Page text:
© Wyoming Housing Partnership 2016
Workforce Housing Shortage A Wyoming Challenge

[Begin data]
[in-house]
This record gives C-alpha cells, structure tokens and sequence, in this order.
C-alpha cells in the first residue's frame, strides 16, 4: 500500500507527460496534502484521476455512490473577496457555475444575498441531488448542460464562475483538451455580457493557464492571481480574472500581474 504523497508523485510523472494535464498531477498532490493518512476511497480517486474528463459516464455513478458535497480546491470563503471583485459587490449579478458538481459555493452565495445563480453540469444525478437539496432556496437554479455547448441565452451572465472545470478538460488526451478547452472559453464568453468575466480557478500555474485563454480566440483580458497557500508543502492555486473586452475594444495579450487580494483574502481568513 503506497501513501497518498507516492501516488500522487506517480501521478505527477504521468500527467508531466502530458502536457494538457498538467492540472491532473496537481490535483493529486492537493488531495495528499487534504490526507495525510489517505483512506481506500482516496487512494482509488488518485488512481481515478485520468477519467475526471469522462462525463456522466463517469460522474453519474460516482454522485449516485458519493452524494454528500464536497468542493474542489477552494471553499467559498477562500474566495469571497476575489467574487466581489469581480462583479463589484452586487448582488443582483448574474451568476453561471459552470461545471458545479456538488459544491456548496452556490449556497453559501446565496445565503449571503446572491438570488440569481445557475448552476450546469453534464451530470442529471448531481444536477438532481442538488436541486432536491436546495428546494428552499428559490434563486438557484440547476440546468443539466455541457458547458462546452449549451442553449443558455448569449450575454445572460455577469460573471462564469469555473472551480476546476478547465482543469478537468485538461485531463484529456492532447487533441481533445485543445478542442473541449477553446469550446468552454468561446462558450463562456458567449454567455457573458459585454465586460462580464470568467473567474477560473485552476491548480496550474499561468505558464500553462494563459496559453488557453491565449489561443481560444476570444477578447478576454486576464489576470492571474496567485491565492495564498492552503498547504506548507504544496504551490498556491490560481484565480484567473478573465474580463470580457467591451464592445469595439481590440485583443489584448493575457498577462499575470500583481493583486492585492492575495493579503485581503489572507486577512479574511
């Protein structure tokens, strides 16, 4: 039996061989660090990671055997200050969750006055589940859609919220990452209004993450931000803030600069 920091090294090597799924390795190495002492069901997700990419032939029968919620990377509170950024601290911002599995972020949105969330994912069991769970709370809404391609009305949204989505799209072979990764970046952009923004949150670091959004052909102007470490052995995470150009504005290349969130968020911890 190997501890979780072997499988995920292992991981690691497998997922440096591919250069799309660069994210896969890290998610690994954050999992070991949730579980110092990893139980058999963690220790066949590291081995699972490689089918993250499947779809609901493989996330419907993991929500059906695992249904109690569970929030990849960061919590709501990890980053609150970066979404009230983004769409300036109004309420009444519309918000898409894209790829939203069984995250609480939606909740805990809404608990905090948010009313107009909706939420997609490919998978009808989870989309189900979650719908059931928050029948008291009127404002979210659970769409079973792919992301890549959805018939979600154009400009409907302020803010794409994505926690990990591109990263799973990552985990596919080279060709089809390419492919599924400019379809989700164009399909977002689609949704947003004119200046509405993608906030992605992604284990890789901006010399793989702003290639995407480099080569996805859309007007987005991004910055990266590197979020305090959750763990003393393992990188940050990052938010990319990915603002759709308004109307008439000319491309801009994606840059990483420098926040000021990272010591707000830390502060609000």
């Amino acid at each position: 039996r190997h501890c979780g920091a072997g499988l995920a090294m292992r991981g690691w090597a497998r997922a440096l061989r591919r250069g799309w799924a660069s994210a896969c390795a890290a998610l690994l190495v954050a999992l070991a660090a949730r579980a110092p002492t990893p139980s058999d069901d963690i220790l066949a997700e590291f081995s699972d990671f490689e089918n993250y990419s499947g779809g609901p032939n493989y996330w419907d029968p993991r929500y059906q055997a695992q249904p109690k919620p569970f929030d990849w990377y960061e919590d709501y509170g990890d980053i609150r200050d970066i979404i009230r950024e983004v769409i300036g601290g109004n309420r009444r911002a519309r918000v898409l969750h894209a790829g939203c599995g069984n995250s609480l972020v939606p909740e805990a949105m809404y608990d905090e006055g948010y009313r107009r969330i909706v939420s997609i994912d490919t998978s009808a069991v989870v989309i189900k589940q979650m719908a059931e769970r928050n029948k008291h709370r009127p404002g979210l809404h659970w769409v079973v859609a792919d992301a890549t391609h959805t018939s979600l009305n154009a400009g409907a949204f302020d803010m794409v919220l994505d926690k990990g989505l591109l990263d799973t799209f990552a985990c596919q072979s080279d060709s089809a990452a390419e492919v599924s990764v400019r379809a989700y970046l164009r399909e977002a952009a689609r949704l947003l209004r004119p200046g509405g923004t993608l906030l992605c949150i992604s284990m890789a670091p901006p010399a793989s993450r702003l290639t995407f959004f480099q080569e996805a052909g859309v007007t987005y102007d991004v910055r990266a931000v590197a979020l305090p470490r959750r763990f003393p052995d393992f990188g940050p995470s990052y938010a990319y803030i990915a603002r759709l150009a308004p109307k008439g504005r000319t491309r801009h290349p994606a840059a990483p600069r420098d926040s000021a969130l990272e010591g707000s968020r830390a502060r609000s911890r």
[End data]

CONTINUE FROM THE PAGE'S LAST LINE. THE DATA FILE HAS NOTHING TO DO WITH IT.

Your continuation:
Challenge - Wyoming’s Workforce Housing Shortage:   Housing affordable to Wyoming’s workforce is in very short supply, and the need is projected to increase through at least 2040. 1. The January 2014 Cheyenne housing need Market Study by Property Dynamics reports that 1,337 new rental housing units are needed to meet      Cheyenne’s current need the Vacancy Rate of all rental units is 1.5%, and the Vacancy Rate of subsidized units is 2.7%.  Note that a 5% Vacancy Rate is considered low in a healthy rental environment. 2. The March 2013 Housing Needs Forecast prepared for the Wyoming Community Development Authority (Wyoming‘s Housing Finance Agency) reports that, depending upon Wyoming’s growth rate, the number of new rental housing units needed by 2040 to serve low income households  will range from 11,476 to 26,253; the number of new single family homeownership units needed by low income households over the same period will range from 14,819 to 24,416. 3. Successful homeownership (long-term sustainable homeownership) is improved 34% by completion of a homebuyer education course; renters considering homeownership have limited access to affordable homebuyer education and financial education. 4. 1,700 households are on the Cheyenne Housing Authority waiting list; these households will wait approximately one year to get a voucher.  Note: The Federal government and HUD are continuing to cut Section 8 voucher funding 5. Very few Wyoming nonprofit housing organizations have the capacity or willingness to develop permanently subsidized rental housing 6. Newspaper articles repeatedly report on the shortage of rental housing in Cheyenne and statewide Consequences of the lack of affordable workforce housing: 1. Economic growth is restricted or prevented due to the lack of housing for new citizens/employees 2. Existing business maintenance and growth is restricted because the housing shortage limits an employer’s inability to recruit and retain new employees 3. Employees in smaller communities commute long distances from housing they can afford to where they work.  In some cases, employees live out of state, and spend Wyoming wages out of state 4. Wyoming citizens either pay an excessively large portion of their income for housing, or live in substandard housing
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